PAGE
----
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20 - Candidate Gender and Experimental Political Science

Published online by Cambridge University Press:  05 June 2012

Kathleen Dolan
Affiliation:
University of Wisconsin
Kira Sanbonmatsu
Affiliation:
Rutgers University
James N. Druckman
Affiliation:
Northwestern University, Illinois
Donald P. Greene
Affiliation:
Yale University, Connecticut
James H. Kuklinski
Affiliation:
University of Illinois, Urbana-Champaign
Arthur Lupia
Affiliation:
University of Michigan, Ann Arbor
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Summary

The largest literature on gender and experimentation in political science concerns voter reaction to candidate gender. One of the earliest and most enduring questions in the study of gender and politics concerns women's election to office. Because the number of women candidates and officeholders has increased in the United States over the past several decades, there are more cases of women candidates and officeholders available for empirical analysis. Today, women are a majority of the electorate, and women candidates tend to win their races at rates similar to those of men. Yet, the gender gap in candidacy and office holding remains large and stable. Understanding how voter beliefs about candidate gender shape attitudes and political behavior remains an important area for research.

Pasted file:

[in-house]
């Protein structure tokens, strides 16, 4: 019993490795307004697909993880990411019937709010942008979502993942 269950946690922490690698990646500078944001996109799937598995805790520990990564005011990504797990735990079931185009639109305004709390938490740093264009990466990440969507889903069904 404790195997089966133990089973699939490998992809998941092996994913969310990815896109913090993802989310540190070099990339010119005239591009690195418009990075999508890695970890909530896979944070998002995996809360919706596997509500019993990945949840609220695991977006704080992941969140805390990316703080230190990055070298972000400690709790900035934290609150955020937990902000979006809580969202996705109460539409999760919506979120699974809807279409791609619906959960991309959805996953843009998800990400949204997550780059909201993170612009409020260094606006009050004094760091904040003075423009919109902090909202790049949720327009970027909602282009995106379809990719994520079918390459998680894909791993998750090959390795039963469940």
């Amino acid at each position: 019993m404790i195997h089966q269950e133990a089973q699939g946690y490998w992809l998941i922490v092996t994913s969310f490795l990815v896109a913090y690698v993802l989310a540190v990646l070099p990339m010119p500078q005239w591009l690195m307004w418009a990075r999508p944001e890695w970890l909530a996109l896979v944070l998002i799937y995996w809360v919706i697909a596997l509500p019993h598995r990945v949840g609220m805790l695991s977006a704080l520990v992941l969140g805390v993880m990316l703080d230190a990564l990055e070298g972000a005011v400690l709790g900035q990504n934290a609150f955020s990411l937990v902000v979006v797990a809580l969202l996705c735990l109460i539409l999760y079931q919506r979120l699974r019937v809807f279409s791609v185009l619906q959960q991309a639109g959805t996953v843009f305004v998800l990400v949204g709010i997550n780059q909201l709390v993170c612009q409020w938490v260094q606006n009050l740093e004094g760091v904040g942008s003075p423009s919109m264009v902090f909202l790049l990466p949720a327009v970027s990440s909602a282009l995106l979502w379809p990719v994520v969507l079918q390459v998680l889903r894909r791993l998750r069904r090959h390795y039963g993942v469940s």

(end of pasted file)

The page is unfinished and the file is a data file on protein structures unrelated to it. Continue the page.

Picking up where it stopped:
Experimentation has helped scholars overcome some of the limitations of using observational studies to investigate candidate gender. As Sapiro (1981) observed, public opinion surveys may not be able to detect prejudice against women candidates if voters provide socially desirable responses. And if prejudice against women is subconscious, then voters may not even be aware of their attitudes. Observational studies are also limited in helping us understand what we cannot observe, namely, why far fewer women than men seek office. If women fail to run because they fear a gendered backlash from voters, then we are unable to evaluate the experiences of those women.

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Publisher: Cambridge University Press
Print publication year: 2011

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